! J. 11 .
economy which most closely reflects the truth behind the concept of
. E
division of!]labor.61 He felt that Europe had erred in medieval
7! if
times because land was not controlled by individuals.62 Here one
'] i ;!;
can anticipate the allotting of collective lands to individuals.
While europeans and indigenous peoples both value land, it does not
mean that they value it in the same way. Europeans value land for it
:;*|t
productive1 potential. Indigenous peoples value land for what it is.
! i 4
Smith!and Hobbes both exhibit fear of a return to a barbarous
;7|:
state of existence. This fear could not help but have an influence
i i'!
on how Eurppeans viewed, the 'primitive' Indians.
!: j El
Another concept developed by Smith is that of the "Impartial
'il'J
Spectator."j This concept of impartiality is found today in both the
. I 7
, I. i j
workings of; the economic system and the legal system of the United
1 ilE
States. For]!Smith, we fulfill Gods plan through the use of our
co I,
3yFrantel, 9.
60Frankel, 9-10.
j!;
61MorroW, 63.
62Ibidl!
42


reason and feelings as exemplified through the medium of the
"Impartial Spectator."6^
V-
The essentials of a capitalist system are private ownership of
the means of 'production and a competitive market system, driven by
profit, through which wealth and resources are distributed.64 One
i
text defines .capitalism as both an economic system and a political
JTC '
system. 3 Individuals would be judged on the value of their skills
in the marketplace, not on social status, color, sex, or
religion.66 Indigenous peoples without skills of value in a
i i
capitalist market therefore have no value. Critics of capitalism
observe that it proclaims the value of equality, but creates
inequality67! through the unequal distribution of profits. The
evidence of this is clearest in the condition of indigenous peoples.
, i
Capitalism supports individual ownership, as opposed to group
'ownership' iwhich is the way indigenous societies view land.
Indigenous peoples do not have a concept of land ownership
equivalent to that of the Europeans. As Chief Seattle noted in 1854,
it is no more possible to own the land than it is the air. In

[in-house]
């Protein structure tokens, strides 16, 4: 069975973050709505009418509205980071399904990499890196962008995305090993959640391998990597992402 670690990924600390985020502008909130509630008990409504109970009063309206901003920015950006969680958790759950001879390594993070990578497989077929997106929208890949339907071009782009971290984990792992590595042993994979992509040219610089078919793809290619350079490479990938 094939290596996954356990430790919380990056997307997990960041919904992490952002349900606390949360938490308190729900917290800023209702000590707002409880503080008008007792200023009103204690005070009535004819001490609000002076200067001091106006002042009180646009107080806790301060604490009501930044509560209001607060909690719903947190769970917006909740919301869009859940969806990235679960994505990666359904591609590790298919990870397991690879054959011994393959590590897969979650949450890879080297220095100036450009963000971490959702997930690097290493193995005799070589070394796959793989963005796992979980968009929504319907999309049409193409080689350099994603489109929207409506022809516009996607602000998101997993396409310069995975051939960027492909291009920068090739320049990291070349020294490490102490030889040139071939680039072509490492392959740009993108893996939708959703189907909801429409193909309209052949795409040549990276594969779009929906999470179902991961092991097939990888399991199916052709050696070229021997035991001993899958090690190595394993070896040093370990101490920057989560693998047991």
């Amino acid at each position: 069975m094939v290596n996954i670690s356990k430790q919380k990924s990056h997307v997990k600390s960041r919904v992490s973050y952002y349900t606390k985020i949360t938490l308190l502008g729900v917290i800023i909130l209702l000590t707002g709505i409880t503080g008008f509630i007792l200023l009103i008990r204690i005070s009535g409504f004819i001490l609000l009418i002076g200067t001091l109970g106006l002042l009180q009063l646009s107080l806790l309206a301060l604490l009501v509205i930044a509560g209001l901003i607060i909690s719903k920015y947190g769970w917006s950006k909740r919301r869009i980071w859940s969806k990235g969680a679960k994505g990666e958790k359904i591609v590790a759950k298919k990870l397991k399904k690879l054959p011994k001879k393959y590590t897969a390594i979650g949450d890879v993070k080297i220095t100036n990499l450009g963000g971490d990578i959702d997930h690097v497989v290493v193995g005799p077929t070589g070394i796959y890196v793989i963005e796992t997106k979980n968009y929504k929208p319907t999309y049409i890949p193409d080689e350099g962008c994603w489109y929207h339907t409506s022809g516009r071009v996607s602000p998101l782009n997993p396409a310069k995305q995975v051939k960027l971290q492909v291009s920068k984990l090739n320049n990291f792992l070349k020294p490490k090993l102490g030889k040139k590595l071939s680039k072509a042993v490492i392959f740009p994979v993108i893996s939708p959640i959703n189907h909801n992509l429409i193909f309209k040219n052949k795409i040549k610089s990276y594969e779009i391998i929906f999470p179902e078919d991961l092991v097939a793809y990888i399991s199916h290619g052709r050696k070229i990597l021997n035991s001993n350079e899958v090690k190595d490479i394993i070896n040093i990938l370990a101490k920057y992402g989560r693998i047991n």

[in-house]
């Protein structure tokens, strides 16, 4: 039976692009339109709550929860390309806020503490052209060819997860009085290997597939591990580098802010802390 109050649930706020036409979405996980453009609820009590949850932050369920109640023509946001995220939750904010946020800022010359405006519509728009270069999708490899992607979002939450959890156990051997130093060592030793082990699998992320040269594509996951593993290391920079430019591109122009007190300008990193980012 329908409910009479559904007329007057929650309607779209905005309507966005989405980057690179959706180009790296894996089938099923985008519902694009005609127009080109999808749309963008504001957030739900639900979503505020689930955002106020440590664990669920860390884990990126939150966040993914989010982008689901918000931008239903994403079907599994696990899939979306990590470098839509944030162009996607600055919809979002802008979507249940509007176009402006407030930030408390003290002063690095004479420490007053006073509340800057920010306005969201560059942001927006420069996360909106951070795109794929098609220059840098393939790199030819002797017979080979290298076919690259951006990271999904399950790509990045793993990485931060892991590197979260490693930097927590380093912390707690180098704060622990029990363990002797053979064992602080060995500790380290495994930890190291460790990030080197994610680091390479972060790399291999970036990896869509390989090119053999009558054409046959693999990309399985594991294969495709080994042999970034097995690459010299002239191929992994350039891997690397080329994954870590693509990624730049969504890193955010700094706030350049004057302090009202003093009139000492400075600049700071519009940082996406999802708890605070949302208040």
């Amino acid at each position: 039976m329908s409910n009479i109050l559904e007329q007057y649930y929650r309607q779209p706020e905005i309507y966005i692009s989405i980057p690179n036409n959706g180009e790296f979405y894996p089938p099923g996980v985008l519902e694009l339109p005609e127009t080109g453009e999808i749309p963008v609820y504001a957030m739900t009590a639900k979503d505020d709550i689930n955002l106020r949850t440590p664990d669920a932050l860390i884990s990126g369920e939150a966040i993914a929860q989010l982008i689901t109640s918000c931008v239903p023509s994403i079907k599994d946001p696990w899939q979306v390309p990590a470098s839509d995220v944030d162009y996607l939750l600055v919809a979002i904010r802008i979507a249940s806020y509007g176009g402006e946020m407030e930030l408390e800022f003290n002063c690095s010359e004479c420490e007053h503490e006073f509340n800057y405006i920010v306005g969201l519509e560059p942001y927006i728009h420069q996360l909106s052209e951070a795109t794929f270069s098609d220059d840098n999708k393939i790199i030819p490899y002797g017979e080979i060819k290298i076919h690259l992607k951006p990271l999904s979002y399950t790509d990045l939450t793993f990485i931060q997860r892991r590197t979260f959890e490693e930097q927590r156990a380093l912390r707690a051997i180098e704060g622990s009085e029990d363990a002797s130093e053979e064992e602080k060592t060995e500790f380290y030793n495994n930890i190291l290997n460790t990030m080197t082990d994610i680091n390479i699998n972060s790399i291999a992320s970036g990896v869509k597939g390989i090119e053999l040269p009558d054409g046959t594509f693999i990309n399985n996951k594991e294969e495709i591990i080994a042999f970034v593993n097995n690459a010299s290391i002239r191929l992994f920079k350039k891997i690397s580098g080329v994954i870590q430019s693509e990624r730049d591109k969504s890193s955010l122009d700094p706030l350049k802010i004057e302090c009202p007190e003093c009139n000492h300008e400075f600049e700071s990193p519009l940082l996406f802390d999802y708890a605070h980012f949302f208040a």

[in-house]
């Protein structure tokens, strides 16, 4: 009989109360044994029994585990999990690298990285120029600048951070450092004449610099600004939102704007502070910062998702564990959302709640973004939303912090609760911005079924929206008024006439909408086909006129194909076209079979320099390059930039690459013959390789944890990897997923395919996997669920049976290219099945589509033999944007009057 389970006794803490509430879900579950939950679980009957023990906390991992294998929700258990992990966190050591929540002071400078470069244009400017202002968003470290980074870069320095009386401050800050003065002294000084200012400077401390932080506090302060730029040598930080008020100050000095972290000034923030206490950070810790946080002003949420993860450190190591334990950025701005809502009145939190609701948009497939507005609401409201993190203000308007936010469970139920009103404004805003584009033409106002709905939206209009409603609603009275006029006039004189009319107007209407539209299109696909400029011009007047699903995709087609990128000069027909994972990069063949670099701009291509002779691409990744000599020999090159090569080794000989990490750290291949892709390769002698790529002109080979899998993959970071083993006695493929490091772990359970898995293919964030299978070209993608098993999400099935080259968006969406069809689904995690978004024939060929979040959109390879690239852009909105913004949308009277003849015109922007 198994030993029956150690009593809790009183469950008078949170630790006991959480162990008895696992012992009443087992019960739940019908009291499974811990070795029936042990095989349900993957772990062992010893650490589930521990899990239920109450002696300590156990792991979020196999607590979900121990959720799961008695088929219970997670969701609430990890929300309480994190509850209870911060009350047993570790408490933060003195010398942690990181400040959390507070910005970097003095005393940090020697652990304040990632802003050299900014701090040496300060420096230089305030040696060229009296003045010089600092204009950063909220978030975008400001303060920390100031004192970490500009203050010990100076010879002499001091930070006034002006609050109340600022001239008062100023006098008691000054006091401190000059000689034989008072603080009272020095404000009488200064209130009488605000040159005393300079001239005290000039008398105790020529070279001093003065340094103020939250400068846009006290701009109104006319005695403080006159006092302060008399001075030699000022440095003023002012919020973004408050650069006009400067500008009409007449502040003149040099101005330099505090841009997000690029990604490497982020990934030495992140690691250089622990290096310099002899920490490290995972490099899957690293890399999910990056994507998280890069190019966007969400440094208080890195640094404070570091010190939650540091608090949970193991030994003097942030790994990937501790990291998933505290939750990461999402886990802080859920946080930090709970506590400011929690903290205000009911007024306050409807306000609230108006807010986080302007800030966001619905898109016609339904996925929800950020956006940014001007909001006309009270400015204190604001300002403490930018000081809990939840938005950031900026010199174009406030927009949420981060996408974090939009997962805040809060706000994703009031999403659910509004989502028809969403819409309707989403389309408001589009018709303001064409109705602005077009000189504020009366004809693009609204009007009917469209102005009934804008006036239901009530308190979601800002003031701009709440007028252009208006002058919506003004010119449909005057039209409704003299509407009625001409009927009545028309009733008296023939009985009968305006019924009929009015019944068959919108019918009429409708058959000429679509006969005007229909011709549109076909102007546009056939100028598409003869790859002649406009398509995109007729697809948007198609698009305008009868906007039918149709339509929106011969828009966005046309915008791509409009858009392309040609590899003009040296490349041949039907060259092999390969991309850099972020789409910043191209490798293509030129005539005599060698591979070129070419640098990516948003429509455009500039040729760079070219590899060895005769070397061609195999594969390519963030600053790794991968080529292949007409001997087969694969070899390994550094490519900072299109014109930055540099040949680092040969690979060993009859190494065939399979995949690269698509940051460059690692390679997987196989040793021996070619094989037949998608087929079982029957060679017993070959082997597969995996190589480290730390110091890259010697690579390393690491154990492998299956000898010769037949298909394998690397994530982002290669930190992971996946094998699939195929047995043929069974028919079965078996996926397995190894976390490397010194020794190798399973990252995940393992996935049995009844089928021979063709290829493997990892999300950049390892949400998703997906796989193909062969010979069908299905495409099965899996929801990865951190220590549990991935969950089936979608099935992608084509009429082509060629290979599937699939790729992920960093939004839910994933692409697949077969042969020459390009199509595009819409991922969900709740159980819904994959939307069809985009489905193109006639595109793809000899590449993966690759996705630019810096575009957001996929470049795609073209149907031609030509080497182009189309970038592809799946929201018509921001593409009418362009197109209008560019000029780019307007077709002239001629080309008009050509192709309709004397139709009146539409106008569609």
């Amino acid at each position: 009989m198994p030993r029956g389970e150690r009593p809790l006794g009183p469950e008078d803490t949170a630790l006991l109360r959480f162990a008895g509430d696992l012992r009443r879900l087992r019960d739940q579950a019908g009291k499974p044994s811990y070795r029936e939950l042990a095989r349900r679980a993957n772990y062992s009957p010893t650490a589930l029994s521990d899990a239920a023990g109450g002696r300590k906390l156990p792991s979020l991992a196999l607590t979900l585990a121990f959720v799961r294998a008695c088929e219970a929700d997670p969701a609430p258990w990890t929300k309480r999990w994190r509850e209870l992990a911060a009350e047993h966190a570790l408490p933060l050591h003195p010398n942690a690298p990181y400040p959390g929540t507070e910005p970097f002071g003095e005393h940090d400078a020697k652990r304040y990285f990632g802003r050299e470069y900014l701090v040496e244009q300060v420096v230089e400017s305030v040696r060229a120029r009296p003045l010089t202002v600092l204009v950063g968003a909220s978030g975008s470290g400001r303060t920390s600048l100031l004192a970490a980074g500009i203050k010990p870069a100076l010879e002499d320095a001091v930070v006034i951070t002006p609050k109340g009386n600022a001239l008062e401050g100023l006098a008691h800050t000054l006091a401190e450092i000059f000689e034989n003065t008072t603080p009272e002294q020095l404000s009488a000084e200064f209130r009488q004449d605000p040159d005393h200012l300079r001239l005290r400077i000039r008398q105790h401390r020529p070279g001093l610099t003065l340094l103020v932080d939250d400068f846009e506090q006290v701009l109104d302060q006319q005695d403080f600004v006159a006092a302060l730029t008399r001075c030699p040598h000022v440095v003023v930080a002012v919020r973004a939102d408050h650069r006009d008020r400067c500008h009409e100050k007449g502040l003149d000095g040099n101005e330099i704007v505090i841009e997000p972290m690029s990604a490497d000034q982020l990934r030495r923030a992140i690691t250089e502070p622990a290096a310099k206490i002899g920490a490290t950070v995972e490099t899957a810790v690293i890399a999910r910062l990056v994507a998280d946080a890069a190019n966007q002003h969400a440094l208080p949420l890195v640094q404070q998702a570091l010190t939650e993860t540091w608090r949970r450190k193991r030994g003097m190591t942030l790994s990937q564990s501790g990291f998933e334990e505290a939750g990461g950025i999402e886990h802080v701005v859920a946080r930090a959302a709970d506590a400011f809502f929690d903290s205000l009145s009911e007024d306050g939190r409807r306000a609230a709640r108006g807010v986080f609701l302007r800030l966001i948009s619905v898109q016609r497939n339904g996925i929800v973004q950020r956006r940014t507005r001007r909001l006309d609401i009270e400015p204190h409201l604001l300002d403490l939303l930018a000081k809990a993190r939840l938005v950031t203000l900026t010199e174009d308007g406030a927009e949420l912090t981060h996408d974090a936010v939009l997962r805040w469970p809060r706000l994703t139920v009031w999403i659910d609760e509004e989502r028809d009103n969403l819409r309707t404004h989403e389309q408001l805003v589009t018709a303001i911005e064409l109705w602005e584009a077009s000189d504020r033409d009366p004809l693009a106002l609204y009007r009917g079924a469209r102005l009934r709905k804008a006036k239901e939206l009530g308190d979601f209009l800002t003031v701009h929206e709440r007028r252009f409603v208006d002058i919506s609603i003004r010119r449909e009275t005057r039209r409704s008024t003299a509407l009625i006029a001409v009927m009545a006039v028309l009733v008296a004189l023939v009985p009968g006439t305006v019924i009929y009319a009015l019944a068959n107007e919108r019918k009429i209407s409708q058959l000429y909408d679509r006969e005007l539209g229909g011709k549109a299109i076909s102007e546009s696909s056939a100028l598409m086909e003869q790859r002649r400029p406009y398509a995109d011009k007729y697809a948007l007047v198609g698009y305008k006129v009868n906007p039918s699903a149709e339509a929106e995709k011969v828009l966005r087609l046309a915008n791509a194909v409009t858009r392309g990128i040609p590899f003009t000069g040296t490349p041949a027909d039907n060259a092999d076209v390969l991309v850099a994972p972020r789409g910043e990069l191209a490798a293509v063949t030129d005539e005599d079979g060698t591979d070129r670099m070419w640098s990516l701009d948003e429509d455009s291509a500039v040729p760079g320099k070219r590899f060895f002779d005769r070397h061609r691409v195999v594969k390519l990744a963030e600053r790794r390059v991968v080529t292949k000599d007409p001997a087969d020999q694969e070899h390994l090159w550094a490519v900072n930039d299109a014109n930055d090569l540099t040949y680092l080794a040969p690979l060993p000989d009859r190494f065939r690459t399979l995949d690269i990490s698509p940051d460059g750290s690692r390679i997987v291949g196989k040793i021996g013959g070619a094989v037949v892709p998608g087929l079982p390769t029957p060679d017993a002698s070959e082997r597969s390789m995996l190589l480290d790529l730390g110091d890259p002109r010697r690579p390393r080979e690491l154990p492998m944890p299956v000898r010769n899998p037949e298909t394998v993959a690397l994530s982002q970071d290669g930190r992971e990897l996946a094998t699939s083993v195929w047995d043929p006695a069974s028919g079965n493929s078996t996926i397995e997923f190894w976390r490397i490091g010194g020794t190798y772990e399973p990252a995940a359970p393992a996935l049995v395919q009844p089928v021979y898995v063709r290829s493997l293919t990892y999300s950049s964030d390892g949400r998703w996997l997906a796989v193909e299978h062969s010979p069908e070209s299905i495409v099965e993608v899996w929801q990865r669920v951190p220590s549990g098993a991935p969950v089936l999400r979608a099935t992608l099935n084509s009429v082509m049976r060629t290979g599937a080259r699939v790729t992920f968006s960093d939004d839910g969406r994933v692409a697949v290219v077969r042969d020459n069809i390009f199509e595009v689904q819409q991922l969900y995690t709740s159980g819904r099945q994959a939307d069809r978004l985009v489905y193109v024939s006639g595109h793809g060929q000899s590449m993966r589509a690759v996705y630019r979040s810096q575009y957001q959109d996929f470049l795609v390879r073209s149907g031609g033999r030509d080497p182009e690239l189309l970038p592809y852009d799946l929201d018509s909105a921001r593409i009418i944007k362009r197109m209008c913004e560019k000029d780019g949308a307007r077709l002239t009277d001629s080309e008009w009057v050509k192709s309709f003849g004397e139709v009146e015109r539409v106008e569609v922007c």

I '
pursuit of its goals of progress and development, capitalism
encourages t:Ke exploitation of resources. This is consistent with
Christian dominion, but eventually violates Locke's admonition to
ii'
leave 'as good and as much.'
63Smithl The Theory of Moral Sentiments, xi.
64
Lewis
1985), 136
.Lipsitz, American Democracy (New Yorks St. Martin's Press,
; I,
65Steffen W. Schmidt, Mack C. Shelly II, and Barbara Bardes,
American Government and Politics Today. 2d ed. (New York: West
Publishing Co., 1985), 243.
I j'
66Lipsijtz, 136.
67Ibid.
43


Smith I and Locke's combining of economics, politics and
religion described a mechanistic world, made up of interworking
parts. The challenge for (European) mankind now was to figure out
how the machine works. The world, and mankind, were beginning to be
understandable and controllable. The 18th century Diests, of whom
Benjamin Franklin was one, combined liberal political theory,
Christianity and economics to produce just such a belief system.
V
I *
* i
I
i
44


I
CHAPTER 4
AMERICAN INDIANS AND THE UNITED STATES
The white man made us many promises, but he kept only
one. He promised to. take our land, and he took it.
OglalaIjLakota Leader, Mahpiya Luta (Red Cloud) 1882.
,
Indian11Law in the United States' (U.S.) is the most complex
of the sevenj State/Indigenous relationships to be studied. It
provides some of the best and worst examples of treatment of
indigenous peoples to be found.
The policy of the United States toward the indigenous peoples
living within its borders is not called autonomy per se, which is
primarily a
twentieth century term. The government characterizes the
status of Indian peoples as having self-government, and since 1975
'ii
'll1 y
sometimes uses the term self-determination. This chapter will
K;
. J 1
examine the ^ays in which the legal, political, economic and
religious concepts discussed in the previous three Chapters have
produced U.S;. 'domestic' policy in the field of indigenous rights.
The focus will be primarily on the policies and laws directed at
Indians of the lower 48 states with the twist in policy toward the
I n
native peoples of Alaska introduced in 1971, noted briefly. Because
the U.S. has'no one document to which one can look to see what
^ased on the discussion of a State in Chapter 2, the name United
States of America is misleading. Only the federal government can
technically!1 [be termed a State because the U.S. Constitution holds
ultimate sovereignty. This is an example of Morgenthau's concept of
psychology realism.
2"The Indian Self-Determination and Education Assistance Act of
1975" (25 jlSCA ss. 450a-450n). This Act was a reworking of John
Collier's brjiginal 1934 program and allows the tribe, not the BIA, to
decide if tliey wish to participate in a particular program. Vine
Deloria, Jrj.' with Clifford M. Lytle, The Nations Within. (New Yorks
Pantheon Books, 1984), 23 and 103.
45


policies have been established, this chapter will survey basic
documents of U.S. policy.
The indigenous peoples of the United States are generally
referred tojjby the catch-all term Indians, although there are over
500 different peoples hidden by, or covered under this term. This is
an example of the problem of identification caused for indigenous
I!'
peoples by [State use of inaccurate terminology. However, for
purposes of
simplicity, clarity and consistency the term 'Indian' as
used by the^U.S. government will be used generically here, with
>1
specific nations identified by name as appropriate.
.! I1 i
The government of the United States was and is well aware of
I
the importance of the concept of sovereignty when dealing with
, Mi'
Indian lands,. A major battle of the Continental Congress concerning
the creatidn of the Articles of Confederation came about over the
issue of who would hold sovereign title over western lands, the
states, ori